The Legend of Kudzu Cottongloves
Kitty Cottongloves lived on a plantation in the South. She had a very very tired old
mama who just might up and die any minute. Least that’s what Kitty’s papa always said.
Kitty had tight little brown curls all over her itty bitty little dispro-portionate head,
and she had soft little brown curls popping up where she knew she was going to be a
woman soon. Mr. Borden at the feed store wanted to marry Kitty, but Kitty’s papa said
she ought not to marry anyone with a boil on his nose.
One day Kitty climbed up on the kitchen counter to get the maple syrup and fell
right over backwards onto her head. “Lawsy me,” said Kitty’s Mammy, “but you sho’ do
know how to make a old Mammy’s heart leap right up and pay ‘tention.” She had herself
a gangsta boyfriend and loved to make fun of the Old South.
Kitty’s papa was worried about Kitty, but nothing seemed to be broken and pretty
soon Kitty was busy being as contrary as ever she was.
One day when Kitty’s curly brown puppy, Kudzu, was trying to teach Kitty to herd
cattle but Kitty thought he was playing fetch, Kitty’s confusion decided to take her puppy
for a picnic to the old swimming hole.
When they got there, Kitty’s puppy was way too excited. Kudzu was all over the
place. Kudzu was rampant.
Kitty was busy looking at lilacs and morning glories and clover and the rich brown
scum on the surface of the water. She was busy putting furniture in her imaginary new
house in the woods. For these things did become of her that perused them.
And poor Kudzu. Suddenly by being everywhere, Kudzu was also nowhere at all.
Finally Kitty stepped out of the imaginary house she was living in and could not see her
puppy anywhere and she searched and she searched, but no soft little puppy curls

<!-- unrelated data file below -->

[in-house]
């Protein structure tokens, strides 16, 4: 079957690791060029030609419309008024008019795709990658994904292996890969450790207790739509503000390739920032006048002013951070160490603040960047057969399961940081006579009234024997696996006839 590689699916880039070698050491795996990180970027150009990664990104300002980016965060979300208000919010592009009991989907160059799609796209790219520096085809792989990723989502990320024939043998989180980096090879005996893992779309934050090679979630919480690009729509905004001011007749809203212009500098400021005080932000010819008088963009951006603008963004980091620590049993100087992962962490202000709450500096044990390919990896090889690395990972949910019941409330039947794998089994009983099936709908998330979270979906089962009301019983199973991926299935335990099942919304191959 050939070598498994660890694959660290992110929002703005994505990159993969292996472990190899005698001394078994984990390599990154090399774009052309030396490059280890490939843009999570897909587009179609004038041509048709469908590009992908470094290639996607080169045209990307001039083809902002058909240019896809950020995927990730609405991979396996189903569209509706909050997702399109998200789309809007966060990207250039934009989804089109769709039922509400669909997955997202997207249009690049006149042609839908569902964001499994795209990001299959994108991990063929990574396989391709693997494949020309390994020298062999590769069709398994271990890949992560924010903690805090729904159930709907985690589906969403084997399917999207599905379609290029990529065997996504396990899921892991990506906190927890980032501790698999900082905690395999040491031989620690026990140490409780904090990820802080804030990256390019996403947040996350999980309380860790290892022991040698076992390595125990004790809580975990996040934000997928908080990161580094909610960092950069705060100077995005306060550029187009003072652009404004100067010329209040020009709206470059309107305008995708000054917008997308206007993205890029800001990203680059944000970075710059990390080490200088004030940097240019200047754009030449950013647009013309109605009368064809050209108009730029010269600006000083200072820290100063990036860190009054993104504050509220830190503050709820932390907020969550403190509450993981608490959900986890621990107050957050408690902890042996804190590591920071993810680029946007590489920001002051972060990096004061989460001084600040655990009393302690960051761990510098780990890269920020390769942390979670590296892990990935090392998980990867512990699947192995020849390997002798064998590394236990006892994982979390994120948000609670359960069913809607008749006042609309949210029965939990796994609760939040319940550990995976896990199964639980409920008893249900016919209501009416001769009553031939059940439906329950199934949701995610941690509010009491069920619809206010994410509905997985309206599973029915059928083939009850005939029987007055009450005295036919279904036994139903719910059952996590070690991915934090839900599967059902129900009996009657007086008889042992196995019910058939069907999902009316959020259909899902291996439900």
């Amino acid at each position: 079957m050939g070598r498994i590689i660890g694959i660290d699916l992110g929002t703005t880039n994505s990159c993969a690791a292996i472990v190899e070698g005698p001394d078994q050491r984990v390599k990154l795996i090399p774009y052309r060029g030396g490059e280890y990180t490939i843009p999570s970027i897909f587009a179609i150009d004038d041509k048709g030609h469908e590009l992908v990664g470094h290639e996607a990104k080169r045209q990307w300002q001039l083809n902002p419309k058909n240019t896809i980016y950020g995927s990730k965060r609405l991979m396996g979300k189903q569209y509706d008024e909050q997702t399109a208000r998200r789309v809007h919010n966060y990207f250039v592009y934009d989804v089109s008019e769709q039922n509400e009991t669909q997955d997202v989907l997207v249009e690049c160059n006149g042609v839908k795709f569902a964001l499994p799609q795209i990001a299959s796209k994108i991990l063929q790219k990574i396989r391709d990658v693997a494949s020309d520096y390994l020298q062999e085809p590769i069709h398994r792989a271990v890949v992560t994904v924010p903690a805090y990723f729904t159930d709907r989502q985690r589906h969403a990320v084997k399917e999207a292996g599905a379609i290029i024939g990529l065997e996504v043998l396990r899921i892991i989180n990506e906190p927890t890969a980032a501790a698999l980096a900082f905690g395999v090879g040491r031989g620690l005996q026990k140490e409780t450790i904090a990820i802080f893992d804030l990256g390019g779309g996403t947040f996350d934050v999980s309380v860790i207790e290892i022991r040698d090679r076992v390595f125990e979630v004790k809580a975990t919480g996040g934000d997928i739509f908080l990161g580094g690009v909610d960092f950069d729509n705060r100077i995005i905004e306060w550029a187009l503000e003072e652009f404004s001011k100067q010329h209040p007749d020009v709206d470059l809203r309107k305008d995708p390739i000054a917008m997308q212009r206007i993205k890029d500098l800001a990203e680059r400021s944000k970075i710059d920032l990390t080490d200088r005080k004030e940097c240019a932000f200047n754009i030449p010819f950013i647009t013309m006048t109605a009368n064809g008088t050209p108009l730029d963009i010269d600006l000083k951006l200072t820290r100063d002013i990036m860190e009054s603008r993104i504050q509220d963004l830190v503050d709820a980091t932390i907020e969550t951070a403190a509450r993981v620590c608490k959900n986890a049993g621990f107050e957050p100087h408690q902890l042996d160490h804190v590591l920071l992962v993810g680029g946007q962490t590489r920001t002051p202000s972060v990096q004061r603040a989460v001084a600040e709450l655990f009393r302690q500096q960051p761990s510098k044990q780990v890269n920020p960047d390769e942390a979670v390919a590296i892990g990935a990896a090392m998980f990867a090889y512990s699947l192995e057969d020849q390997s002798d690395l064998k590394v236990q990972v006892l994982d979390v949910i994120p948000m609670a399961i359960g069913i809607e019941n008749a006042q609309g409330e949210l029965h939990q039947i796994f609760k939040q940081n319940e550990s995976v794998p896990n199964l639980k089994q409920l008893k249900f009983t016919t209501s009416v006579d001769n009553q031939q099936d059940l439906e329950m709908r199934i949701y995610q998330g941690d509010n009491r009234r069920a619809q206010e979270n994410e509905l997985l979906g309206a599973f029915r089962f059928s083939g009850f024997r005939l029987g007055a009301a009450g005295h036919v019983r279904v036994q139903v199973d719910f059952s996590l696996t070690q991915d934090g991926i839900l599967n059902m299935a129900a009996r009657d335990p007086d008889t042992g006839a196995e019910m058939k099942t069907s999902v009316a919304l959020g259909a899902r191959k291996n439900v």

emerged from the primeval greens and browns of the misguided picnic excursion.
Kitty looked and looked and then she looked some more, and several days later a
big bald-headed black man with a soothing voice found Kitty and took her back to her
papa and the doctor put her right to sleep.
When Kitty woke up, Kitty’s papa was there and he had some bad news about
Kitty’s Mama, but Kitty just wanted to know, “Where’s Kudzu? Where’s Kudzu?”
Nine months later, when the nurse shaved Kitty to have her baby, Kitty looked at
the tight little brown curls falling on the floor and started crying, and she didn’t stop until
her baby boy took over the crying and sure enough, his pink little head had the
ever-so-faint start of even tighter little brown curls on it.
Kitty never did remember who the baby’s papa was and she never did fall off the
kitchen counter again. But baby “Kudzu” knew and imitated the stranger in all his
features although he never spoke of him. No one ever really understood how it happened,
but Kudzu was everywhere and sure enough Kudzu grew up to be the new owner of Mr.
Borden’s feed store where he hauled fifty pound sacks of feed around all day on his
curly-haired back till he was sixty-eight years old.
And Kudzu Cottongloves II became a very famous boxer indeed. But of course he
changed his name. Wouldn’t you?
And Kitty? Kitty lived to be seventy-nine years old and at the rest home when her
younger son visited, she would say, “Where’s Kudzu? Where’s Kudzu?” and she wouldn’t
sound sad one little bit. Everyone at the nursing home thought she was going senile.
And one day after his Mama died, Kudzu Junior looked in the mirror and laughed
and said, “Where’s Kudzu?” and the very next day he was dead. They buried the little
bugger right next to his Mama and the leaves on all the plants by the graves turned brown
and curled up tight like little brown hairs and fell off.
That’s when little Kudzus started popping up everywhere and the bunch of them
just kept on making themselves over and over again and damn near strangled everything
the way too many babies prit near always does no matter what color they is. Leastways
that’s what the first creepers say and they’s a lot a creepers, a whole lotta creepers.
Rich Ives is the author of Tunneling to the Moon: A Psychological Gardener’s Book of Days currently being published in serial @ Silenced Press everyday in 2014 and forthcoming in paperback. Begin from the beginning, catch up, read daily. Just refer to the Burrow Guide.